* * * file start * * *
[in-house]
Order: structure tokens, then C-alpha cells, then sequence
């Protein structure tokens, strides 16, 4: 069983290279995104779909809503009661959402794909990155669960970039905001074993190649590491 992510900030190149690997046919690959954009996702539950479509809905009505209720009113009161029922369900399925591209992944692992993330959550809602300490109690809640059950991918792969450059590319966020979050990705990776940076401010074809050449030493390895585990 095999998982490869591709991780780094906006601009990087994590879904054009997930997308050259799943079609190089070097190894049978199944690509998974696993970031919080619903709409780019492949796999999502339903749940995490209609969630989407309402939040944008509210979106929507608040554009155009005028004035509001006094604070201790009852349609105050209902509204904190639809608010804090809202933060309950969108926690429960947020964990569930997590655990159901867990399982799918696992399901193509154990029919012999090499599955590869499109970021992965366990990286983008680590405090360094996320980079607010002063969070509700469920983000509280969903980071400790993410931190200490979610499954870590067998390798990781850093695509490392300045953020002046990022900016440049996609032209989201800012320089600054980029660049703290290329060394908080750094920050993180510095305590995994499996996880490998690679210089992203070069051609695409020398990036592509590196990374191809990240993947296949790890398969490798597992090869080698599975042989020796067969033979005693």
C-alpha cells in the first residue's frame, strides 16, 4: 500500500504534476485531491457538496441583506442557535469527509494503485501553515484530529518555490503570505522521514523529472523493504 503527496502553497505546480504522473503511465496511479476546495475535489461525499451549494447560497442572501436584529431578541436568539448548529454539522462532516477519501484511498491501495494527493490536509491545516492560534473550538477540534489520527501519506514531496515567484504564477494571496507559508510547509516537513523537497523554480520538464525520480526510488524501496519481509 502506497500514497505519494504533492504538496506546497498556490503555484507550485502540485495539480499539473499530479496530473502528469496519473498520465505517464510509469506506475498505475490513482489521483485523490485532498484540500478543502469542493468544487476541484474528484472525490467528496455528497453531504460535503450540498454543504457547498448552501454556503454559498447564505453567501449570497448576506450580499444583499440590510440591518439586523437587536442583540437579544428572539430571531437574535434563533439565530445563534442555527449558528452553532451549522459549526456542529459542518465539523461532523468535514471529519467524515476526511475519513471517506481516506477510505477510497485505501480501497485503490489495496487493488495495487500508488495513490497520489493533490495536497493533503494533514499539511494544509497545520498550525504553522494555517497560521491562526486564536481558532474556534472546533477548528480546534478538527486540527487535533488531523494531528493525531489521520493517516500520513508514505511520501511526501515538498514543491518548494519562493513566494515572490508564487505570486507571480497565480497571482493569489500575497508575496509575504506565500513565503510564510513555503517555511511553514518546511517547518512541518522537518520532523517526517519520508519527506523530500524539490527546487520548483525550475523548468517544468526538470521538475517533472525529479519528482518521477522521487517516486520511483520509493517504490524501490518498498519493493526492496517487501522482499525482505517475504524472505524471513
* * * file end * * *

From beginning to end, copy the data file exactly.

[in-house]
Order: structure tokens, then C-alpha cells, then sequence
């Protein structure tokens, strides 16, 4: 069983290279995104779909809503009661959402794909990155669960970039905001074993190649590491 992510900030190149690997046919690959954009996702539950479509809905009505209720009113009161029922369900399925591209992944692992993330959550809602300490109690809640059950991918792969450059590319966020979050990705990776940076401010074809050449030493390895585990 095999998982490869591709991780780094906006601009990087994590879904054009997930997308050259799943079609190089070097190894049978199944690509998974696993970031919080619903709409780019492949796999999502339903749940995490209609969630989407309402939040944008509210979106929507608040554009155009005028004035509001006094604070201790009852349609105050209902509204904190639809608010804090809202933060309950969108926690429960947020964990569930997590655990159901867990399982799918696992399901193509154990029919012999090499599955590869499109970021992965366990990286983008680590405090360094996320980079607010002063969070509700469920983000509280969903980071400790993410931190200490979610499954870590067998390798990781850093695509490392300045953020002046990022900016440049996609032209989201800012320089600054980029660049703290290329060394908080750094920050993180510095305590995994499996996880490998690679210089992203070069051609695409020398990036592509590196990374191809990240993947296949790890398969490798597992090869080698599975042989020796067969033979005693």
C-alpha cells in the first residue's frame, strides 16, 4: 500500500504534476485531491457538496441583506442557535469527509494503485501553515484530529518555490503570505522521514523529472523493504 503527496502553497505546480504522473503511465496511479476546495475535489461525499451549494447560497442572501436584529431578541436568539448548529454539522462532516477519501484511498491501495494527493490536509491545516492560534473550538477540534489520527501519506514531496515567484504564477494571496507559508510547509516537513523537497523554480520538464525520480526510488524501496519481509 502506497500514497505519494504533492504538496506546497498556490503555484507550485502540485495539480499539473499530479496530473502528469496519473498520465505517464510509469506506475498505475490513482489521483485523490485532498484540500478543502469542493468544487476541484474528484472525490467528496455528497453531504460535503450540498454543504457547498448552501454556503454559498447564505453567501449570497448576506450580499444583499440590510440591518439586523437587536442583540437579544428572539430571531437574535434563533439565530445563534442555527449558528452553532451549522459549526456542529459542518465539523461532523468535514471529519467524515476526511475519513471517506481516506477510505477510497485505501480501497485503490489495496487493488495495487500508488495513490497520489493533490495536497493533503494533514499539511494544509497545520498550525504553522494555517497560521491562526486564536481558532474556534472546533477548528480546534478538527486540527487535533488531523494531528493525531489521520493517516500520513508514505511520501511526501515538498514543491518548494519562493513566494515572490508564487505570486507571480497565480497571482493569489500575497508575496509575504506565500513565503510564510513555503517555511511553514518546511517547518512541518522537518520532523517526517519520508519527506523530500524539490527546487520548483525550475523548468517544468526538470521538475517533472525529479519528482518521477522521487517516486520511483520509493517504490524501490518498498519493493526492496517487501522482499525482505517475504524472505524471513